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The inode number is simply the unique identifier of an inode. It is analogous to a UID or GID. Thus, each inode has exactly one identifier. To find the inode number of a file, use either ls -i or stat. Each directory in Unix is just a list of (filename, inode number) pairs. The inode number serves as a "pointer" to find the inode structure itself. The ...


With 3.2 million inodes, you can have 3.2 million files and directories, total (but multiple hardlinks to a file only use one inode). Yes, it can be set when creating a filesystem on the partition. The options -T usage-type, -N number-of-inodes, or -i bytes-per-inode can all set the number of inodes. I generally use -i, after comparing the output of du -s ...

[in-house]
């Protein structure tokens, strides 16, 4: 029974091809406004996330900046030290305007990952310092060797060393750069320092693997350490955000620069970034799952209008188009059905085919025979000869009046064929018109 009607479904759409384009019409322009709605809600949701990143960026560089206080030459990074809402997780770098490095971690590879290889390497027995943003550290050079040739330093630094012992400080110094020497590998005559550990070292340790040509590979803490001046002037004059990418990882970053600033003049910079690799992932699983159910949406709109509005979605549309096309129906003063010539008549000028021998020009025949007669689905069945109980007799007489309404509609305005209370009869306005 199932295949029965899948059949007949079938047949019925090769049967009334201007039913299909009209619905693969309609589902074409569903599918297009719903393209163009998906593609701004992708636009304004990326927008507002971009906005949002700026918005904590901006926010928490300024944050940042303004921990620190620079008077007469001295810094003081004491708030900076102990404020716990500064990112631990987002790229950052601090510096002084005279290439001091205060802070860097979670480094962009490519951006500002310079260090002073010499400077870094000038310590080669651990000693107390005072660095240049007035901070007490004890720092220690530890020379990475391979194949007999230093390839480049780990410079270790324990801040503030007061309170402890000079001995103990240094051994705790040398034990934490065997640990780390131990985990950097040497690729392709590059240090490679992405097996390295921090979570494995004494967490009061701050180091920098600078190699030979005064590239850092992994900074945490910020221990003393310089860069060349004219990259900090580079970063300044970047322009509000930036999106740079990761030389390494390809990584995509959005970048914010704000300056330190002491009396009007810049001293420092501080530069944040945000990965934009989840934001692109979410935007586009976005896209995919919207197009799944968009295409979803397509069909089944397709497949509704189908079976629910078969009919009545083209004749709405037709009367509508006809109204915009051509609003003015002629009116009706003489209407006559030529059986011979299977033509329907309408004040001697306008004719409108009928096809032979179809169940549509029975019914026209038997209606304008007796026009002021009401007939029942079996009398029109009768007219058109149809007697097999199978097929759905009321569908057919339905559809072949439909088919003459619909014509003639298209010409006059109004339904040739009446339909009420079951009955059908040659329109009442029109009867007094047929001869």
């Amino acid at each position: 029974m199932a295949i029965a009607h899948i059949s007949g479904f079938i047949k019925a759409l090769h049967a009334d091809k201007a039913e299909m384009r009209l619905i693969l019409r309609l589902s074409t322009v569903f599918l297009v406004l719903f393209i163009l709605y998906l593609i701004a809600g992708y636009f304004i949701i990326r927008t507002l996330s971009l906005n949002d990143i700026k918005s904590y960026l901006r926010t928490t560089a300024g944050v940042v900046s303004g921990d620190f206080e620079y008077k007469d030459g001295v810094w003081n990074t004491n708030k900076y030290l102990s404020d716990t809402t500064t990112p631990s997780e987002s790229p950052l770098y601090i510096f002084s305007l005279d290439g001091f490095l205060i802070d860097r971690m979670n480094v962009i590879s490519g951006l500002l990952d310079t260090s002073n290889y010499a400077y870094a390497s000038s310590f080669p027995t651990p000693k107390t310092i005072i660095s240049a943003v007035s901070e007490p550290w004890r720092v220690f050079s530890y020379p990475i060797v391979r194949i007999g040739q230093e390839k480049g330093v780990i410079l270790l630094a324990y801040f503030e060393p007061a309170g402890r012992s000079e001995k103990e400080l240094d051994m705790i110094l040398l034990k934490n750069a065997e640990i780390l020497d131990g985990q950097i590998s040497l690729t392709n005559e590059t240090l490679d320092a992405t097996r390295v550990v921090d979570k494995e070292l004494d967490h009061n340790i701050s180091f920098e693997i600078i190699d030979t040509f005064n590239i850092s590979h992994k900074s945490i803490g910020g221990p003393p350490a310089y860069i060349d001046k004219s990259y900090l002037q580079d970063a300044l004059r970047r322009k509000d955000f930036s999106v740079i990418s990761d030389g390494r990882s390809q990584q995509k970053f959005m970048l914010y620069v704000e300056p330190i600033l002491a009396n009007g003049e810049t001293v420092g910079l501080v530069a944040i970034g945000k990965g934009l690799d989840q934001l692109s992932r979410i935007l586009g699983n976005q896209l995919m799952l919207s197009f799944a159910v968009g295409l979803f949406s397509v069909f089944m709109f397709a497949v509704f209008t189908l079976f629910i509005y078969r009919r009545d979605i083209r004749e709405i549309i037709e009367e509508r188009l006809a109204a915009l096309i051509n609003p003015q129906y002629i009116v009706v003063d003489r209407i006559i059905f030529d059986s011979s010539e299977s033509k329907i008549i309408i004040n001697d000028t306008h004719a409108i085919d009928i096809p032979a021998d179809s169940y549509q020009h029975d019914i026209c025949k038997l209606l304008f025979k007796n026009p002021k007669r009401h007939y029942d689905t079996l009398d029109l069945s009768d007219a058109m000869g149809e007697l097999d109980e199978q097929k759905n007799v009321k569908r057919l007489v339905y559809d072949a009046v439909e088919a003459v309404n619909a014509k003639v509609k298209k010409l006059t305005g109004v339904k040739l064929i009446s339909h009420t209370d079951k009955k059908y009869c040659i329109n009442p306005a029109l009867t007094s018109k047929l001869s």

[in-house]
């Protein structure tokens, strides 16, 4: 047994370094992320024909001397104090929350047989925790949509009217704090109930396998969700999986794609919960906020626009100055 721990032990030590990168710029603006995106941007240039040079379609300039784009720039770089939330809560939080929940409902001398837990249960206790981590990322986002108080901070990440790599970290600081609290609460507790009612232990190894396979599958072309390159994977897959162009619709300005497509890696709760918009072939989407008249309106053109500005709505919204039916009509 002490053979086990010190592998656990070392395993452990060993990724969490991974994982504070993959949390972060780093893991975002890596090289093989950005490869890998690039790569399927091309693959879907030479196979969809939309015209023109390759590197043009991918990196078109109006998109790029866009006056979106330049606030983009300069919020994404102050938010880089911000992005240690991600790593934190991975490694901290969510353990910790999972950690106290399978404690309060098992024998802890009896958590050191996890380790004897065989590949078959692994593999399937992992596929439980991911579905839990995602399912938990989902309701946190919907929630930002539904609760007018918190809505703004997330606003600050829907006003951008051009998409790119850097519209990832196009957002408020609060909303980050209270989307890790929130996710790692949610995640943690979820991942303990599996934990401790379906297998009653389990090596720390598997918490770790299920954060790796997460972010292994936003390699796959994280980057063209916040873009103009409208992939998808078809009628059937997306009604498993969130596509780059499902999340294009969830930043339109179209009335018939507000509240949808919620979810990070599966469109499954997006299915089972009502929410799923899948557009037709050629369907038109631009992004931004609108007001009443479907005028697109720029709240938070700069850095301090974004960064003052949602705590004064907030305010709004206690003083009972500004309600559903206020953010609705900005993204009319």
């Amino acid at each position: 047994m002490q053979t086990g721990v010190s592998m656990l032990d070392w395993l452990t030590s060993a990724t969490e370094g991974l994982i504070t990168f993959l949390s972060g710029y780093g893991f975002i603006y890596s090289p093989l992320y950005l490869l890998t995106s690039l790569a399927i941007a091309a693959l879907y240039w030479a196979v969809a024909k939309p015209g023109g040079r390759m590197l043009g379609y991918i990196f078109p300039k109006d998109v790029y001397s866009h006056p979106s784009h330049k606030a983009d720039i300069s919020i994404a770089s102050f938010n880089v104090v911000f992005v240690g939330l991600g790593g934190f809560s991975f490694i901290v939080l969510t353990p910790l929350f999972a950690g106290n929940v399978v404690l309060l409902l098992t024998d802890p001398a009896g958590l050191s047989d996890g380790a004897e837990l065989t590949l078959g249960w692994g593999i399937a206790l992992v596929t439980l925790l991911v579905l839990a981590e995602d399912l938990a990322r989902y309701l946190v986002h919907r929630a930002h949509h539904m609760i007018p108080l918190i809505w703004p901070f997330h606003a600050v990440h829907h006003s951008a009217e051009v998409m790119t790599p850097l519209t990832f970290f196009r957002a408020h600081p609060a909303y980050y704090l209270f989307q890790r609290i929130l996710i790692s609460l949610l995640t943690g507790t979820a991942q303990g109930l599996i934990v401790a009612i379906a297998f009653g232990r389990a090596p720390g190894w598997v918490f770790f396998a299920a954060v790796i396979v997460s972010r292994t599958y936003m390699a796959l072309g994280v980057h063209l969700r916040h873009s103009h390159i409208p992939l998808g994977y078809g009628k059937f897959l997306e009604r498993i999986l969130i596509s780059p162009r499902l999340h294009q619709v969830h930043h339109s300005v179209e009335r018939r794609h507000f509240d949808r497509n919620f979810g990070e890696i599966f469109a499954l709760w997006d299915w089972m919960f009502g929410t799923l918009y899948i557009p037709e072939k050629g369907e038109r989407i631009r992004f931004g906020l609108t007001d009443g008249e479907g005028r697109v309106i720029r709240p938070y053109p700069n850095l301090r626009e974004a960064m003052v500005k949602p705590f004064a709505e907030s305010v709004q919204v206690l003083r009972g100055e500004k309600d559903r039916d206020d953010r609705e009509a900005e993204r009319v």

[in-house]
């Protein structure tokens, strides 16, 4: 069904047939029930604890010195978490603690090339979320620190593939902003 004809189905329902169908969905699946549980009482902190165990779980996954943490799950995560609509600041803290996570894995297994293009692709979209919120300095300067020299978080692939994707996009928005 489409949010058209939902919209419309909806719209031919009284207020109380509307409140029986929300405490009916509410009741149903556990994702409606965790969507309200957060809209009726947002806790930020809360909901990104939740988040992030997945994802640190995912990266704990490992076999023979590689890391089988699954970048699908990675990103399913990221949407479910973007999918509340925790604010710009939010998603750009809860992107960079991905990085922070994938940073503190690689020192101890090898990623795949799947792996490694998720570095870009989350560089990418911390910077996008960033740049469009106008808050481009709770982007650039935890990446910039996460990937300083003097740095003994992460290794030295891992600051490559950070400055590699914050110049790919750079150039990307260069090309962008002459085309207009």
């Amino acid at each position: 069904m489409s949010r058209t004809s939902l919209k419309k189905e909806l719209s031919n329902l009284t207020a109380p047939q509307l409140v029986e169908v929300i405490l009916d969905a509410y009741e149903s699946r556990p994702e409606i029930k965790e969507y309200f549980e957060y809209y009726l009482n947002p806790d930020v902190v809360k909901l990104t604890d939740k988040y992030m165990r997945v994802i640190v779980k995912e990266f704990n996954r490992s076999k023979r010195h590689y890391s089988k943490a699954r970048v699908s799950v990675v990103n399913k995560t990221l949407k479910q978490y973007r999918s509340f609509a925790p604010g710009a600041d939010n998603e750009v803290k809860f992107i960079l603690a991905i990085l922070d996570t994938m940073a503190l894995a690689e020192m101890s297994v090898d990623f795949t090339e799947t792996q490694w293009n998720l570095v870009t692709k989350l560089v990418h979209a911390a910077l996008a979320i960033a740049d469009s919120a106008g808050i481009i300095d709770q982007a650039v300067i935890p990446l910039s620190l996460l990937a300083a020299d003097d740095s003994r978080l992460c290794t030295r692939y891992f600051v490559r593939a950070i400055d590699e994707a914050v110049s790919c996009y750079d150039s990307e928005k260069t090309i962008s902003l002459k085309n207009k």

Yes, it is. Use stat *directory name* in order to obtain inode number


Directories are special files, hence they have inodes. You can test that with ls: ls -li or using stat: stat -c '%F : %i : %n' * Example: % stat -c '%F : %i : %n' * regular file : 670637 : bar.csv regular file : 656301 : file.txt directory : 729178 : foobar The number in the middle is the inode number.

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